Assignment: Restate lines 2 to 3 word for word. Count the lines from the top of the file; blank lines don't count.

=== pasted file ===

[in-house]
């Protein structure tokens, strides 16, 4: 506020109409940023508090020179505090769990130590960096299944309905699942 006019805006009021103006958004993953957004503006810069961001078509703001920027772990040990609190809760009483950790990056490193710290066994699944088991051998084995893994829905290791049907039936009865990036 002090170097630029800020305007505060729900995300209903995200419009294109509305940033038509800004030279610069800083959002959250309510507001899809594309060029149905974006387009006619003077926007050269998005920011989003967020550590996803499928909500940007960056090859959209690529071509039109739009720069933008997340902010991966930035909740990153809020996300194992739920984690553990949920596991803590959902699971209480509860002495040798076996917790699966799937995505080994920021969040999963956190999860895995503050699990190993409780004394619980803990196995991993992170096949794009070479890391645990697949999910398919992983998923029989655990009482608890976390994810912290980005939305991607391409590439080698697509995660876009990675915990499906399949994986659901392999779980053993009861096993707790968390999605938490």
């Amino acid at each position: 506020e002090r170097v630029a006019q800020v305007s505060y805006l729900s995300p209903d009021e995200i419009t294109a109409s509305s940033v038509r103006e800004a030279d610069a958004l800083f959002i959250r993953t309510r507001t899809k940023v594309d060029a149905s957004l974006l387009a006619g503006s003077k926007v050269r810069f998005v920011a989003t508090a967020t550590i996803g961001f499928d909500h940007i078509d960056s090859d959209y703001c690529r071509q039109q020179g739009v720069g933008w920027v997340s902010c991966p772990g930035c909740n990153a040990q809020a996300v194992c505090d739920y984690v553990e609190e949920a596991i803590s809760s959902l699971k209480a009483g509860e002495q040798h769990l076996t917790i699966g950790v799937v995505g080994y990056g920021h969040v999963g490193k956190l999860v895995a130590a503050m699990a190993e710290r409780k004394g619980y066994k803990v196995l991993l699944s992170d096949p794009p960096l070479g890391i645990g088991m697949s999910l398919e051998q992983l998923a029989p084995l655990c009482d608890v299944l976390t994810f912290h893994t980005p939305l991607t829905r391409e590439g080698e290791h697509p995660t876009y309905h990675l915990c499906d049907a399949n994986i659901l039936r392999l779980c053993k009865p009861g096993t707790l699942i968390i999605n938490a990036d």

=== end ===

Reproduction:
């Protein structure tokens, strides 16, 4: 506020109409940023508090020179505090769990130590960096299944309905699942 006019805006009021103006958004993953957004503006810069961001078509703001920027772990040990609190809760009483950790990056490193710290066994699944088991051998084995893994829905290791049907039936009865990036 002090170097630029800020305007505060729900995300209903995200419009294109509305940033038509800004030279610069800083959002959250309510507001899809594309060029149905974006387009006619003077926007050269998005920011989003967020550590996803499928909500940007960056090859959209690529071509039109739009720069933008997340902010991966930035909740990153809020996300194992739920984690553990949920596991803590959902699971209480509860002495040798076996917790699966799937995505080994920021969040999963956190999860895995503050699990190993409780004394619980803990196995991993992170096949794009070479890391645990697949999910398919992983998923029989655990009482608890976390994810912290980005939305991607391409590439080698697509995660876009990675915990499906399949994986659901392999779980053993009861096993707790968390999605938490």
């Amino acid at each position: 506020e002090r170097v630029a006019q800020v305007s505060y805006l729900s995300p209903d009021e995200i419009t294109a109409s509305s940033v038509r103006e800004a030279d610069a958004l800083f959002i959250r993953t309510r507001t899809k940023v594309d060029a149905s957004l974006l387009a006619g503006s003077k926007v050269r810069f998005v920011a989003t508090a967020t550590i996803g961001f499928d909500h940007i078509d960056s090859d959209y703001c690529r071509q039109q020179g739009v720069g933008w920027v997340s902010c991966p772990g930035c909740n990153a040990q809020a996300v194992c505090d739920y984690v553990e609190e949920a596991i803590s809760s959902l699971k209480a009483g509860e002495q040798h769990l076996t917790i699966g950790v799937v995505g080994y990056g920021h969040v999963g490193k956190l999860v895995a130590a503050m699990a190993e710290r409780k004394g619980y066994k803990v196995l991993l699944s992170d096949p794009p960096l070479g890391i645990g088991m697949s999910l398919e051998q992983l998923a029989p084995l655990c009482d608890v299944l976390t994810f912290h893994t980005p939305l991607t829905r391409e590439g080698e290791h697509p995660t876009y309905h990675l915990c499906d049907a399949n994986i659901l039936r392999l779980c053993k009865p009861g096993t707790l699942i968390i999605n938490a990036d």